The finale of Star Trek: The Next Generation is more of a transition than a firm resolution. Many character arcs are intentionally left unfinished — they knew that this crew would be moving their adventures to movie screens, so some of them would be completed there. The show was also episodic in nature, which made this finale vastly different than that of Star Trek: Deep Space Nine.
With one small scene, however, the episode "All Good Things ..." perfectly completes a very particular TNG journey. For years we had seen the senior staff crew gather for a poker game, and we used to think that everyone was there. That wasn't true. There was always someone missing.
Jean-Luc Picard was never a part of the game. Maybe it was just something that captains didn't do, though Kirk, Sisko, Janeway, and Archer joined in crew bonding exercises often. Some of us never questioned his absence — it was only when he showed up at the door to Riker's quarters (Deck 8) in this episode that we realized he had never joined the game.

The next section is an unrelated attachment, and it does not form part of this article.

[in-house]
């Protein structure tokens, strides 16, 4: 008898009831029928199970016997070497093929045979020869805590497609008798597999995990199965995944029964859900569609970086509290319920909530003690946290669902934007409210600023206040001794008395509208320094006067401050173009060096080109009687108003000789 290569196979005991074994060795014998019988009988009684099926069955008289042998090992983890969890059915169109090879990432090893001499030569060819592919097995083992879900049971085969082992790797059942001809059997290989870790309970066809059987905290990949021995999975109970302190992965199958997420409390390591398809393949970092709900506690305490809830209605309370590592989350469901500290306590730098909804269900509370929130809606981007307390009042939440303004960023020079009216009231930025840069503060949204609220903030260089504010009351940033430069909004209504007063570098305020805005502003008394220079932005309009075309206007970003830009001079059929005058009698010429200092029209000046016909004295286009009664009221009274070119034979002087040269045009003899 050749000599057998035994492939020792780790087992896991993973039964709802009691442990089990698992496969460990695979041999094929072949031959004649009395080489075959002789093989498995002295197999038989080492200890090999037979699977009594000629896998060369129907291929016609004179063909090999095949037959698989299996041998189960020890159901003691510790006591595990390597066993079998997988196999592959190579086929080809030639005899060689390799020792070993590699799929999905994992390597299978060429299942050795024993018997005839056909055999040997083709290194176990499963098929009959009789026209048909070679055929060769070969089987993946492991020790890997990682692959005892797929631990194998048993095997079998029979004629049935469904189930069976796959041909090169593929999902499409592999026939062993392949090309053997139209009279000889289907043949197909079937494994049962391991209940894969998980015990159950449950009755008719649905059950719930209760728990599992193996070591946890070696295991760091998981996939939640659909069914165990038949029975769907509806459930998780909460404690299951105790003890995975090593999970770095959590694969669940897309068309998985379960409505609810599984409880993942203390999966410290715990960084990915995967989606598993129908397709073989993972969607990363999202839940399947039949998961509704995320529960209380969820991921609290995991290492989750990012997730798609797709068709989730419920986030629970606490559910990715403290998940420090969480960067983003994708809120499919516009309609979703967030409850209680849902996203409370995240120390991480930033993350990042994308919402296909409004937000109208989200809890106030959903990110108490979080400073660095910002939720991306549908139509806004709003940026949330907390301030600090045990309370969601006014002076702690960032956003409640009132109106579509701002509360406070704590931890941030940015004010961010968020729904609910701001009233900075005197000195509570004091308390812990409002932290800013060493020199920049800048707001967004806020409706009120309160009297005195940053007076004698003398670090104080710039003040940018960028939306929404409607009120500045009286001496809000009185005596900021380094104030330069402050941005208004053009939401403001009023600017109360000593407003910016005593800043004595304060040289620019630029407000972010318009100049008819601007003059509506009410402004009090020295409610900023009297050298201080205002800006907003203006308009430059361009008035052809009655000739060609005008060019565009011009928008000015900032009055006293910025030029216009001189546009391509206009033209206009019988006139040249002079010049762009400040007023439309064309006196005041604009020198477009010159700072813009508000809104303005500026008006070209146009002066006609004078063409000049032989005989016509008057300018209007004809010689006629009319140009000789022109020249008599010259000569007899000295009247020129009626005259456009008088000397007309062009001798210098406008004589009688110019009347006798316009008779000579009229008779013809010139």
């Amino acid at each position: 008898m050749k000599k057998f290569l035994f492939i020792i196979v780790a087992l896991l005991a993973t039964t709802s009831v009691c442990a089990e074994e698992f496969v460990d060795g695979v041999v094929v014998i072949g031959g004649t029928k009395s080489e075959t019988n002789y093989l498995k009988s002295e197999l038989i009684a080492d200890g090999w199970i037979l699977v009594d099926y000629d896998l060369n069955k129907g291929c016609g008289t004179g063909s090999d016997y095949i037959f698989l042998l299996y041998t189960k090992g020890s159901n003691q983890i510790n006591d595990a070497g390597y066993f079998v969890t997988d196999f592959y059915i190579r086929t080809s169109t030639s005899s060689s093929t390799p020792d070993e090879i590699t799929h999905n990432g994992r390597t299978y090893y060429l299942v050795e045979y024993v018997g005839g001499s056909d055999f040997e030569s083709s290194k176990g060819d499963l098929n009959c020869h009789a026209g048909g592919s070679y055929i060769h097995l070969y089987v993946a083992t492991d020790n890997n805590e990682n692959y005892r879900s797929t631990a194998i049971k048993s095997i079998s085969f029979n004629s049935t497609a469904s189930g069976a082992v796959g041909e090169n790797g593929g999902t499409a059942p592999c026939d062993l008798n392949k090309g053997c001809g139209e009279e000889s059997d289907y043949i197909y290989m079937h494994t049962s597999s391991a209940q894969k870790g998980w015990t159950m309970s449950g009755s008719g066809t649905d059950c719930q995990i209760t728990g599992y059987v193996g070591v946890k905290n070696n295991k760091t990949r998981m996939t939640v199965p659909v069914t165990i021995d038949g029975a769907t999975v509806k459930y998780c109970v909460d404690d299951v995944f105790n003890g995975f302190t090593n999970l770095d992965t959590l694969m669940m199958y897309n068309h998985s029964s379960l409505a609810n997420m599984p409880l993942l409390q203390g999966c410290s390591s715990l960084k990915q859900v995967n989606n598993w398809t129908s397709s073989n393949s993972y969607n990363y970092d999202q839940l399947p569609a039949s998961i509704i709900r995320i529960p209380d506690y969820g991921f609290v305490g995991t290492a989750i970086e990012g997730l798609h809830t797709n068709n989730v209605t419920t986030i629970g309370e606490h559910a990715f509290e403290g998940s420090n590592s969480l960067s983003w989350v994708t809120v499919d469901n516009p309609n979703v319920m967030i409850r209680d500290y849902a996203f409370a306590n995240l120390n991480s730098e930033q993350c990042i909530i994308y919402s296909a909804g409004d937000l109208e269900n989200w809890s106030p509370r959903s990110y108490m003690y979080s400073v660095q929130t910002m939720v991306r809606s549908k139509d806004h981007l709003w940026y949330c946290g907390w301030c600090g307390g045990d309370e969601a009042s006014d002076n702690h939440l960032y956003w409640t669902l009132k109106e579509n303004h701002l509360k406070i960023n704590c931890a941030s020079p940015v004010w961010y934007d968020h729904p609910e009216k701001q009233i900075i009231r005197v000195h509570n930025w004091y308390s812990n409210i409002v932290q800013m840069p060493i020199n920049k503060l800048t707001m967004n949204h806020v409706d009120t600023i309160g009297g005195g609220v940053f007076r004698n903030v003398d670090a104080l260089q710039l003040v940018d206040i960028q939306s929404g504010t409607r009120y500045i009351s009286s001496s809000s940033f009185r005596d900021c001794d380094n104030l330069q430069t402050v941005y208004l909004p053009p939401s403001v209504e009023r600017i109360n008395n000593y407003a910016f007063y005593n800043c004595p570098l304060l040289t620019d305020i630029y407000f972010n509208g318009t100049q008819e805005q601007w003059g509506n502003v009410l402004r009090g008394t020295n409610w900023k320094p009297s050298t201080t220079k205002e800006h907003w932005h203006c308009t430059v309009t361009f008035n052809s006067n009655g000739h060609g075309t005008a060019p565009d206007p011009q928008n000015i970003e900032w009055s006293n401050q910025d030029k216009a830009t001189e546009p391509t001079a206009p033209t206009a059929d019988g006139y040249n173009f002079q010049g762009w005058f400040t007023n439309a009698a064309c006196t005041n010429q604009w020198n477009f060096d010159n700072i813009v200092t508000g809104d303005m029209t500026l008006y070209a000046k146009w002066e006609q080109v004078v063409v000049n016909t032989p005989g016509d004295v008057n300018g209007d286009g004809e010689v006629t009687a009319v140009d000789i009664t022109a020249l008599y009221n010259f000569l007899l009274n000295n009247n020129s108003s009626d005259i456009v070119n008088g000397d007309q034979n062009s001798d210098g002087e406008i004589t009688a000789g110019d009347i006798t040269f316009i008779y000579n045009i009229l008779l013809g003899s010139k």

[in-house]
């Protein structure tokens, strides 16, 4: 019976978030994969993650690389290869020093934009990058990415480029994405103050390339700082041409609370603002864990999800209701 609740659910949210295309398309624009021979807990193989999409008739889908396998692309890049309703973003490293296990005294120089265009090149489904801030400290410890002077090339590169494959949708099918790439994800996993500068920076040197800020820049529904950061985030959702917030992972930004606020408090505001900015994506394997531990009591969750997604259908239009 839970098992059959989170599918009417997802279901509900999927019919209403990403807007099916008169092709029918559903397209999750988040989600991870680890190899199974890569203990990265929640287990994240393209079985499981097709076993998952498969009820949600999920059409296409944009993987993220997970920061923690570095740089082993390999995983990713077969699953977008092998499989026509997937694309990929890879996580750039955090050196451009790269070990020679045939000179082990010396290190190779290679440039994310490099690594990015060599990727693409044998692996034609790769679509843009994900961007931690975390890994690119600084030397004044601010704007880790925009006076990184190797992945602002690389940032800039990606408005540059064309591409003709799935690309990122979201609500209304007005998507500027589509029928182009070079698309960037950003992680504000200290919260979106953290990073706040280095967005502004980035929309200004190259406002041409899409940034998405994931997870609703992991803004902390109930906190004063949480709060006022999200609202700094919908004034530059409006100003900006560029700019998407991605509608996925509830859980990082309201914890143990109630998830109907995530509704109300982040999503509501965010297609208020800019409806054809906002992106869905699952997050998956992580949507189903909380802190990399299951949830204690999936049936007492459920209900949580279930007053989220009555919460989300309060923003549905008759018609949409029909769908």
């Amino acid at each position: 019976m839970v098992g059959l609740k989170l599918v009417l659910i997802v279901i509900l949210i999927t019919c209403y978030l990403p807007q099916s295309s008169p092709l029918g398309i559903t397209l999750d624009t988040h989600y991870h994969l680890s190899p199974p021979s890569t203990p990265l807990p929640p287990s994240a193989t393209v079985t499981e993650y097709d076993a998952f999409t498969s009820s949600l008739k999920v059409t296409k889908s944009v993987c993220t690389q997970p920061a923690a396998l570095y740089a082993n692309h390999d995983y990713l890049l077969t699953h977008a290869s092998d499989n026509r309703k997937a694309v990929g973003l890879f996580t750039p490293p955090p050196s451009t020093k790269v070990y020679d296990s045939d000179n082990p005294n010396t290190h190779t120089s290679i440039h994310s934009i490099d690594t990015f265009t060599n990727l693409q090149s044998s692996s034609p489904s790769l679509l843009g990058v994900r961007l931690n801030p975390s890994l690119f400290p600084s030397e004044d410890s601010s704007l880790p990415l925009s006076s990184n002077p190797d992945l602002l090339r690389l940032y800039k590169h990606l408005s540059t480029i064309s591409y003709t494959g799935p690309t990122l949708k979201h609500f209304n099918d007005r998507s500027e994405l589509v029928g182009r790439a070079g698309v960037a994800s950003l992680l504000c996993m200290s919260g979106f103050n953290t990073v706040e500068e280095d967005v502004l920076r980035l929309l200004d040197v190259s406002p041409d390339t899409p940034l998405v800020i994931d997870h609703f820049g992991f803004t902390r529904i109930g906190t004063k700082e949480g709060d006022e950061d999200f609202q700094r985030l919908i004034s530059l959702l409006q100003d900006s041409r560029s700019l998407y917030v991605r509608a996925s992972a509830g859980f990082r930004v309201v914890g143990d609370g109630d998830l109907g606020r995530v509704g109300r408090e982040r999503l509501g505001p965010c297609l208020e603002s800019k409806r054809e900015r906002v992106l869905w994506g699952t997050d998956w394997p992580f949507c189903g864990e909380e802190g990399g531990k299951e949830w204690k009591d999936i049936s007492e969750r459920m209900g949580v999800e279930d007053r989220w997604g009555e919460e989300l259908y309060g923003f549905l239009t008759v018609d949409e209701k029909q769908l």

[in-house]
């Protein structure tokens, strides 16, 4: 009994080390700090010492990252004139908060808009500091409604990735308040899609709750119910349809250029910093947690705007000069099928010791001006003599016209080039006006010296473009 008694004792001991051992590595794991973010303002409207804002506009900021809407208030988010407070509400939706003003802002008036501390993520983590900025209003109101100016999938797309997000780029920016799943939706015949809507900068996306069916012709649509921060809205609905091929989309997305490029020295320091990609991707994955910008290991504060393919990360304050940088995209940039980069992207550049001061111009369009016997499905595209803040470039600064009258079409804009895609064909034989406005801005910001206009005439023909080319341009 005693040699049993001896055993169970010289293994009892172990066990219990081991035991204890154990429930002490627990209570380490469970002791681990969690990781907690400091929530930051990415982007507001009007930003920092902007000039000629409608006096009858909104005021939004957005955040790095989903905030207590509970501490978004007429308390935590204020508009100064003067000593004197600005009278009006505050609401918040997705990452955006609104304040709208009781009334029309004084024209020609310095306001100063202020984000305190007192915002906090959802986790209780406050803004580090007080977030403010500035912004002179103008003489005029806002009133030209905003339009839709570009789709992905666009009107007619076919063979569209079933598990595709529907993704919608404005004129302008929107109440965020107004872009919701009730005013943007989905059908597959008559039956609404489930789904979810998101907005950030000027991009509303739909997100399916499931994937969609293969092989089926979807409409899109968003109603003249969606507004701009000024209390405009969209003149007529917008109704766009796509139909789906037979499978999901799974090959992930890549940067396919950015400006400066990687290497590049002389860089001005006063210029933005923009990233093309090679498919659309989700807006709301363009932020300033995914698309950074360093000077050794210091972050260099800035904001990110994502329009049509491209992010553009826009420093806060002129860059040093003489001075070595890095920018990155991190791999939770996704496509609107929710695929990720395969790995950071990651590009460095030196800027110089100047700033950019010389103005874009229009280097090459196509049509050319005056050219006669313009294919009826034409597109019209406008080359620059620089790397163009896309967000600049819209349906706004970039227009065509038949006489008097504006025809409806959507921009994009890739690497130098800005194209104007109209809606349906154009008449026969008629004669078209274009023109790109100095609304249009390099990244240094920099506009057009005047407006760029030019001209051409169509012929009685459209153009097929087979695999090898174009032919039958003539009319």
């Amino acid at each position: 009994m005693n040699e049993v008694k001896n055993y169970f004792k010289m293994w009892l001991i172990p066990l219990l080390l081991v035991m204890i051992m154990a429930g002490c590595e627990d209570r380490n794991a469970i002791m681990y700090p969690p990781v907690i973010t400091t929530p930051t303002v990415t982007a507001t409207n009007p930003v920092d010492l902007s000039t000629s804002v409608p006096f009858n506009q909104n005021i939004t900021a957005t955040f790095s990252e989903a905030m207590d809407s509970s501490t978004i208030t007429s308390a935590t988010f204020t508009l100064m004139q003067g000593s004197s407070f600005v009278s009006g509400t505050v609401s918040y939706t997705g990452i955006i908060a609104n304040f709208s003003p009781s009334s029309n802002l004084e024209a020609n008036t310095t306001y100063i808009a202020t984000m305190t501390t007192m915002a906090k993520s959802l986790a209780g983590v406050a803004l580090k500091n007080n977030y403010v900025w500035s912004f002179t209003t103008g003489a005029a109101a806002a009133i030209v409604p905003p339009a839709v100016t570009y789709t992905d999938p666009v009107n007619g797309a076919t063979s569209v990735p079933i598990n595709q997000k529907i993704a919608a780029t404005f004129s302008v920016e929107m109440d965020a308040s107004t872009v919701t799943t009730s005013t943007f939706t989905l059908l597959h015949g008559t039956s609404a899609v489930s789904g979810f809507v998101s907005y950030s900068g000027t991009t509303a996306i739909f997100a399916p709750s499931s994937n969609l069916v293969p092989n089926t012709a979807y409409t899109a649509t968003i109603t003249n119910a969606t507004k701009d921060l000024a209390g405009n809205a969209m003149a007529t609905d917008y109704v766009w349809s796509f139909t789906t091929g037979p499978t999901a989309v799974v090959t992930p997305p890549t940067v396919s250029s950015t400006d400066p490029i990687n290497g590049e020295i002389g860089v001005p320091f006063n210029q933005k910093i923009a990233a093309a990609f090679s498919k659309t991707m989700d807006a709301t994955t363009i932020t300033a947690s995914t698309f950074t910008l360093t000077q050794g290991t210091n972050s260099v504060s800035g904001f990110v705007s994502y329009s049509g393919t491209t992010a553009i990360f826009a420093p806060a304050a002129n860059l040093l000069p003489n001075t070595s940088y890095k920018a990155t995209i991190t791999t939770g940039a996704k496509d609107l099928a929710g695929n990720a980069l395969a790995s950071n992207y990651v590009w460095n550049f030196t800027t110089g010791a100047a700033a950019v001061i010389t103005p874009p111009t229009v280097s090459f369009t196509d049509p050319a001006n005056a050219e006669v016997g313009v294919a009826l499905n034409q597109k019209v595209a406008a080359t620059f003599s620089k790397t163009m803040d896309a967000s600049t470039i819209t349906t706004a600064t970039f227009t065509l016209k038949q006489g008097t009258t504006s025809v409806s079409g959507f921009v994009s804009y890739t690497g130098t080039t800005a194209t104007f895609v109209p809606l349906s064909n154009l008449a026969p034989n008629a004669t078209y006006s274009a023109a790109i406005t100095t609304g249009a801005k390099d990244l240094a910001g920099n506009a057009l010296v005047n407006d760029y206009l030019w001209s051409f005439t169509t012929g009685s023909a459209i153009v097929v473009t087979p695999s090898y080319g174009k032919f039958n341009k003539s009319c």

The crew is surprised, with Riker immediately thinking there's a crisis and the game is about to end. That's far from true. Picard is there because he was wondering if he might join them. They have a chair ready for him immediately.
The very personal and private Jean-Luc takes a big step here, and perhaps it was the journeys through time that he just took in the episode that made him want to do this. Looking around at his family, he says, "I should have done this a long time ago."
Deanna Troi's response is perfect: "You were always welcome."
It's almost a mirror to real life, where the classically trained acting veteran Patrick Stewart attempted, during the show's first season, to keep decorum in the face of his fellow cast members very often goofing around. Not to an unprofessional degree, just to a degree that Stewart was not used to. He never converted them, they ended up converting him. Stewart relented, got in on the fun, and proved to be just as big a ham as the rest of them.
As the Captain deals the cards at the end of the scene, he says that the sky's the limit. With that, the Enterprise-D sails off and the show was at its end. The televised adventure was over, but movies were coming ... and many years later, Jean-Luc would get another TV series. How does that one begin? Naturally, it starts with Picard dreaming of Data, playing poker, and Picard not wanting "the game to end."
Welcome back to Warp Factor, where we're looking at this glorious TNG finale. It's our series finale as well. We don't want the game to end, but it's time to put an end to our trek through the stars. Thank you for watching. A part of us, a very important part, will always remain here.